The rise, fall and deportation of nightclub guru Peter Gatien is a fascinating study of things that go funk, bump (along with much grind) and snort into the wee hours.
The Cornwall (Ontario, Canada) native was for several years New York City’s party king. Industrial strength (and size—50,000 sq. ft. is a lot of territory for the dance-‘til-dawn set) emporiums of decadence included, The Palladium, Club USA, The Tunnel and Limelight (the jewel in the crown of several same-named U.S. establishments). The latter was a born-again Episcopalian church (at the trendy 6 Ave/Avenue of the Americas) where symbolic wafers, wine and holy water were replaced with ecstasy, booze and all manner of designer drugs.
The premise of Billy Corben’s film is that Gatien was just an honest businessman trying to set a new standard of excellence in his field: “You need to be the best in your industry,” says the longtime entrepreneur soon after the opening montage of biographical photos (engagingly accompanied by a solo piano where a tinge of “O Canada” finds its way into the original score).
With incredible over zealousness first as U.S. Attorney for the Southern District of New York then mayor of NYC, Rudi Giuliani’s extra tough on crime wave (2,000 murders a year cast a dark cloud over the entertainment capital of the universe) attempts to snare Gatien (first on racketeering and drug dealing charges which were quashed when the government’s informants—and trusted employees in the clubs—proved to be more unsavoury than the accused: Sean Bradley dismembered his beloved roommate “Angel”), the film quickly morphs from exposé of an expectedly seamy business (the upper- middle-classes do attend these sorts of fantasy palaces to temporarily forget their regular lives, get high and mingle with the beautiful people) to damnation of politicians, prosecutors and DEA (Drug Enforcement Agency) officials and agents.
Leading the fray of reverse moral outrage is the resplendently coiffed defense attorney, Benjamin Brafman. It’s instantly apparent why he has made a career protecting the rights of the rich and famous: his smooth banter and convincing tone (opting to call no witnesses of his own at the first trial having deftly painted all of the government’s snitches into a slimy corner of deceit and plea bargains) are second to none. Not surprisingly, with a marvellous echo of Al Capone, Gatien is finally caught with his ledgers down and—negotiating a plea arrangement of his own—convicted of tax evasion (a mere $1.8 million, hardly worth the fuss, is how Brafman spins the verdict—once again underlining his considerable skills). Yet before you can say “What’s my line?”—a parlour game for “sniffers” where first prize is likely an overdose—Gatien’s back in business trying to use the allure of hip hop to fill the coffers and pay back his tax.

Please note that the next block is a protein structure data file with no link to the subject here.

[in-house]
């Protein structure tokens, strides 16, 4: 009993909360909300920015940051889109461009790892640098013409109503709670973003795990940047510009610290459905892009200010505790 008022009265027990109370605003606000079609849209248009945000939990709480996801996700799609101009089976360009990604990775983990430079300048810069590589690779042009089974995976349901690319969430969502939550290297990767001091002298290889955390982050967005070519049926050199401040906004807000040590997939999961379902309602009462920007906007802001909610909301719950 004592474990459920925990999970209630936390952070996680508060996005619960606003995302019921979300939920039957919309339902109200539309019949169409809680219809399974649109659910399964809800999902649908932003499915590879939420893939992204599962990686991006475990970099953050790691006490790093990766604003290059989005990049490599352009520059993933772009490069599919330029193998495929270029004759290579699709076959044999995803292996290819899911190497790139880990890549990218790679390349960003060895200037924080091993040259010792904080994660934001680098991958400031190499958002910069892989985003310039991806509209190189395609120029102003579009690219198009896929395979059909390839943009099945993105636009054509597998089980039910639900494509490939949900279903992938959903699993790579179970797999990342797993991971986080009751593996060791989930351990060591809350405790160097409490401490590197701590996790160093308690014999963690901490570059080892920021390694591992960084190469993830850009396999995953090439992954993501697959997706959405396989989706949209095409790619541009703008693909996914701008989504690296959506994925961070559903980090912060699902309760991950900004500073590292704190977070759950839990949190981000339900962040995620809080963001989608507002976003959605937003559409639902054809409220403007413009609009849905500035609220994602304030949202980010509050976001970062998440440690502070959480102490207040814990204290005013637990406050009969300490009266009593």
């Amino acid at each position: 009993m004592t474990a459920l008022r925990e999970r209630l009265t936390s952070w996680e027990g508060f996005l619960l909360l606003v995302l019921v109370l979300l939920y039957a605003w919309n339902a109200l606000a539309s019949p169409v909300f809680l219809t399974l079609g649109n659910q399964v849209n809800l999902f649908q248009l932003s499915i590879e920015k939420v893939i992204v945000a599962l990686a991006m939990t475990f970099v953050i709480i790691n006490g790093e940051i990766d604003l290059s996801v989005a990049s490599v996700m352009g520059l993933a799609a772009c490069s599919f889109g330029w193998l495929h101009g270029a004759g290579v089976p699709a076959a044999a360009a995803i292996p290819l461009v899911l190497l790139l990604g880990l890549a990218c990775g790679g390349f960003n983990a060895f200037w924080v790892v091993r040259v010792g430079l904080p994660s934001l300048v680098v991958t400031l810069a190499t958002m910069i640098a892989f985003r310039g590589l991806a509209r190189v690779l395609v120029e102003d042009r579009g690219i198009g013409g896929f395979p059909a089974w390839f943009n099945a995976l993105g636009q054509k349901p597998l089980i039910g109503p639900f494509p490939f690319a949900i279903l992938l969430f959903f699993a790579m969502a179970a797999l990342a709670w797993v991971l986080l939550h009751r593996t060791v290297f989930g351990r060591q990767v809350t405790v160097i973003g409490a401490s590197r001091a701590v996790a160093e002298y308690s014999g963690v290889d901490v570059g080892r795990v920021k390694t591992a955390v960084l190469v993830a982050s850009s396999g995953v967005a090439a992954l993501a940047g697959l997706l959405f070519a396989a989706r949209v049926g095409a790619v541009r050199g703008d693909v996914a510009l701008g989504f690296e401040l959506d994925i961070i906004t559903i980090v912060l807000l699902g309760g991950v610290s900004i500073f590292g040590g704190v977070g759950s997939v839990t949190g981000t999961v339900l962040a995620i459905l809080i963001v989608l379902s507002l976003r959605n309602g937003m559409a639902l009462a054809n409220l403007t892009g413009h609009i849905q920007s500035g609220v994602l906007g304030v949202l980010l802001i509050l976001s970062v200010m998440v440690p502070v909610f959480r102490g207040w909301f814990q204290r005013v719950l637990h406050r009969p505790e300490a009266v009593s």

Finally, with a decided whiff of Conrad Black’s storied brush with American justice wafting onto the screen, Gatien is summarily deported back to Canada (they were out to get him: proof positive, indeed).
What was missing? The spokespeople for the other side including Alessandra Kobayashi (Gatien’s wife who—we are told by the usual suspects—controlled every dime, but her stoic husband took the rap as any decent family man would), the prosecutors (only Eric Friedberg’s picture made it to the screen—at one point accused of having an affair with career informant Sean Kirkman), the DEA and Giuliani were silent. Still, ex-mayor Ed Koch shows up a few times to scold his political foe.
We’re left to believe that the “creative genius, not much a business man,” according to Brafman, was the victim, not the countless thousands who partied hearty—lured into these opium dens by a master marketer.
Wearing an eye patch (from an early-life sports injury) has a few Richard III moments as only the fulfillment of his ambition to “make it in New York City” will ever compensate for perceived disfigurement.
It’s hard to work up any pity for either manipulator. JWR